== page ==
So you can imagine how uncool I was on Monday when my car battery died. It had been sluggish for awhile but I chalked it up to the cold, forgetting that it has been powering my car for SEVEN YEARS. Still, I knew I was pushing my luck when I drove it to work on Monday morning, so as soon as I got to my desk, I made an immediate appointment to get the battery replaced that afternoon.
At like 2:45, I walk out to my car and turn the key: nothing. I swear loudly at the car: nothing. I apologize for the swearing, promising to be better to the car: nothing. I was out of answers.
I texted and called Geo at his grown-up job repeatedly and when he answered, he was obnoxiously calm. "Okay, you're fine. Relax. Can you have someone jump it? Do you just want it towed to the car place?"
I responded, as any sane woman would "UGH! I DON'T KNOW! EVERYTHING IS THE WORST AND I'M COLD AND I DON'T KNOW WHAT TO DO AND I SHOULDN'T HAVE DRIVEN THIS MORNING AND THIS IS PROBABLY PAYBACK FOR THAT SUMMER I KEPT KILLING ALL THOSE BIRDS WHILE DRIVING!"
Needless to say, he doesn’t LOVE talking to me when I’m in this state, and I certainly don’t blame him. But after some reassurance from him, I got my car jumped and it started up.
This wasn’t good enough to calm my nerves. I asked the guy who jumped it how long the battery would last. Could he just reassure me that I would make it the 3.3 miles to Firestone? He shrugged and said, “Probably. I mean, I don’t see why not.”
So I turned off the heat, the radio and made a mental note not to use my blinkers (I don’t know what batteries power and what they don’t) and headed off to Firestone. I was a headcase the whole way there. Some choice words I spoke out loud in my silent car included “Come on, baby. Come on. You can do it. If I can run a mile without stopping surely you could keep going. I’ve never said a bad word about you, Subaru. You OWE me this. Clear eyes, full heart, car.”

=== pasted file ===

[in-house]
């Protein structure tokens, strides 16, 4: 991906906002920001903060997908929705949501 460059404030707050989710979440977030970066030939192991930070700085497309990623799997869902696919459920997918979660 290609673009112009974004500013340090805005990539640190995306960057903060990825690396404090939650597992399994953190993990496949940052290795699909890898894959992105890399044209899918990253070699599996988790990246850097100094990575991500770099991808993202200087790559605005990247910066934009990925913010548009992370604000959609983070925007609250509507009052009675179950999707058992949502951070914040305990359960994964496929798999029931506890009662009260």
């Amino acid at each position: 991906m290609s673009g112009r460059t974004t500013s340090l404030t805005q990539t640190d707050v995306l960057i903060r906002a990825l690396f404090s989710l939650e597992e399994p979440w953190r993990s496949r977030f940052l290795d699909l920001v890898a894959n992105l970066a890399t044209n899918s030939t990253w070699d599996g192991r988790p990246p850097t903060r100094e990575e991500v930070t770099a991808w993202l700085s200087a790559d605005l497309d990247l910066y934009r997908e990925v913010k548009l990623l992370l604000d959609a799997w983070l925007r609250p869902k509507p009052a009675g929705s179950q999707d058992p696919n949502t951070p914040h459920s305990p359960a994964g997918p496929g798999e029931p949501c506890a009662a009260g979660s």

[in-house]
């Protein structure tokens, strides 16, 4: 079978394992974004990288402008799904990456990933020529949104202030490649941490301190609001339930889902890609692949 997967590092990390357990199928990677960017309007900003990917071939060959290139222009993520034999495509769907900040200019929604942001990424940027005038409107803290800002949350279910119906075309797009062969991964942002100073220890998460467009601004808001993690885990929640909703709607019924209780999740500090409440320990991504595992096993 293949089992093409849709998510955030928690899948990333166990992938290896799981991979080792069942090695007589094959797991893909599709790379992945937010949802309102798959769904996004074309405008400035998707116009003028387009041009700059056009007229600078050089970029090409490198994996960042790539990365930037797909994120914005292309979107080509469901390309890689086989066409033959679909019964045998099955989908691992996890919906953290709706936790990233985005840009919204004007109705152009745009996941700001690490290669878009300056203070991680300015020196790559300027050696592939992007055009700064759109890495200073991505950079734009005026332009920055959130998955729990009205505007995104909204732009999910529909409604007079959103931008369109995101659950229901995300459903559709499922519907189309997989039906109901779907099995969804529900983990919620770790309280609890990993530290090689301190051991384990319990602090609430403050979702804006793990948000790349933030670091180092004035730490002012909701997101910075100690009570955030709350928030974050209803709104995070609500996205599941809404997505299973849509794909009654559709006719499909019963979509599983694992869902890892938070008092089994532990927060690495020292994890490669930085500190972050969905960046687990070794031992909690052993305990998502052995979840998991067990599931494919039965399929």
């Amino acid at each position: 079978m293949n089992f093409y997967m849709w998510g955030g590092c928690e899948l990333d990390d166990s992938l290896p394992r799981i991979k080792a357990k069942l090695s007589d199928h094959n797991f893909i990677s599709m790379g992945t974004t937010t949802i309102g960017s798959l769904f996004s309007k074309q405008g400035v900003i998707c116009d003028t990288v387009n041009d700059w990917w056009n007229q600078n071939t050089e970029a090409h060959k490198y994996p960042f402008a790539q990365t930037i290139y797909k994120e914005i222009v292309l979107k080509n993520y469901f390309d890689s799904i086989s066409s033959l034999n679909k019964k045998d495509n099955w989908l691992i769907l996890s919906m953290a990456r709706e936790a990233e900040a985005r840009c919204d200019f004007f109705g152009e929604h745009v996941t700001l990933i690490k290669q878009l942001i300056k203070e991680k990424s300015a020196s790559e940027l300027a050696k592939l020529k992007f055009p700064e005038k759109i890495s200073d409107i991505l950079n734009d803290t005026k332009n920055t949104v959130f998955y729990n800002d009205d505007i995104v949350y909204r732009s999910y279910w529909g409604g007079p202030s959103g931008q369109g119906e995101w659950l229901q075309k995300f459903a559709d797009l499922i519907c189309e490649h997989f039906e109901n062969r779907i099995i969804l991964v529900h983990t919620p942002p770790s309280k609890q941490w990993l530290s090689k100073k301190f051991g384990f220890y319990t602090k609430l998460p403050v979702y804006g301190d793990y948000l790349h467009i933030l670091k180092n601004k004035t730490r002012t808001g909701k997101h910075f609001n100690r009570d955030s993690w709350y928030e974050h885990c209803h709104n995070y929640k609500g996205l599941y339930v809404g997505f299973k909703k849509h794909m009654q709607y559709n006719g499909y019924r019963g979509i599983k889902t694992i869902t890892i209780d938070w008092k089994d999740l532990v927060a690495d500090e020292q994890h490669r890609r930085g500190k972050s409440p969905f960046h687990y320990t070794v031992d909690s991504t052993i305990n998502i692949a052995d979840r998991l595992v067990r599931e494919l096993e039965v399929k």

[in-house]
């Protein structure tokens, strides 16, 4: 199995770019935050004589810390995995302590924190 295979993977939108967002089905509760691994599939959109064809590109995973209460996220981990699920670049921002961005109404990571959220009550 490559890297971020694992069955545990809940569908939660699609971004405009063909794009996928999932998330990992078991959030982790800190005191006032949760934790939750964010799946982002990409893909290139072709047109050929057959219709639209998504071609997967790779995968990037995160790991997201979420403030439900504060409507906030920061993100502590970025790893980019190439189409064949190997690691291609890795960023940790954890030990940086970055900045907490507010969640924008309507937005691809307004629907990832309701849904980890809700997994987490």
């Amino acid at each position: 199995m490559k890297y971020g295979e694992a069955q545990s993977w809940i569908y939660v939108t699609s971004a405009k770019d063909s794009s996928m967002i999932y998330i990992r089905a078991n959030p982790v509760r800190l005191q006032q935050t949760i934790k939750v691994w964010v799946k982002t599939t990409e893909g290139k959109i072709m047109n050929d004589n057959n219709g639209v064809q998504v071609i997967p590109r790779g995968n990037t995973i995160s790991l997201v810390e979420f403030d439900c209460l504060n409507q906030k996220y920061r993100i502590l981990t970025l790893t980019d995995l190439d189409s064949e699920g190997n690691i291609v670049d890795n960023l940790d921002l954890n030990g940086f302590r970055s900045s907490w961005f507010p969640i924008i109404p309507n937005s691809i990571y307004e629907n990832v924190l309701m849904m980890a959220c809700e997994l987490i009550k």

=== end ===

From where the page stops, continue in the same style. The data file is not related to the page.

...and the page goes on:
On the way there, my phone — providing me the directions — ALSO died. I couldn’t charge it in the car because again, I didn’t know if it would drain the battery. So I tried to remember the directions I had looked up earlier and found myself on this road with 1,000 cars, 12,000 driveways into multiple strip malls and a dangerous hesitancy to hit the brakes.
Finally, after turning around 8 or 11 times, I saw the Firestone sign. I pulled up to a garage and slowly drove in circles in the parking lot. I gingerly rolled down my window an inch and started yelling at a gentle man who I’d learn was named Herb, “I CAN’T STOP OR MY CAR WILL DIE! I HAVE A 3:00 APPOINTMENT TO REPLACE MY BATTERY! WHERE DO I GO?! WHAT DO I DO!?”
There were several problems with this scene. One: I think I would have been fine stopping my car and talking to Herb like a human. Two: Even if my car HAD died, I was in a place more than equipped to handle such an incident.
Three: It was the wrong place. It was another battery/tire/auto place next to Firestone that I just drove into out of sheer panic. I had no appointment, Herb had no warning that this nightmare was about to befall him. Only, I didn’t even realize it was the wrong place until about 15 minutes into my wait when I noticed nothing around me said Firestone…except the sign about three storefronts further down the road I saw through the window.
But like the hero that he no doubt is, Herb replaced my battery and I could drive home in peace. Except my tire pressure light is still on, and so’s my Brake light. But that’s a panic for another day, I guess.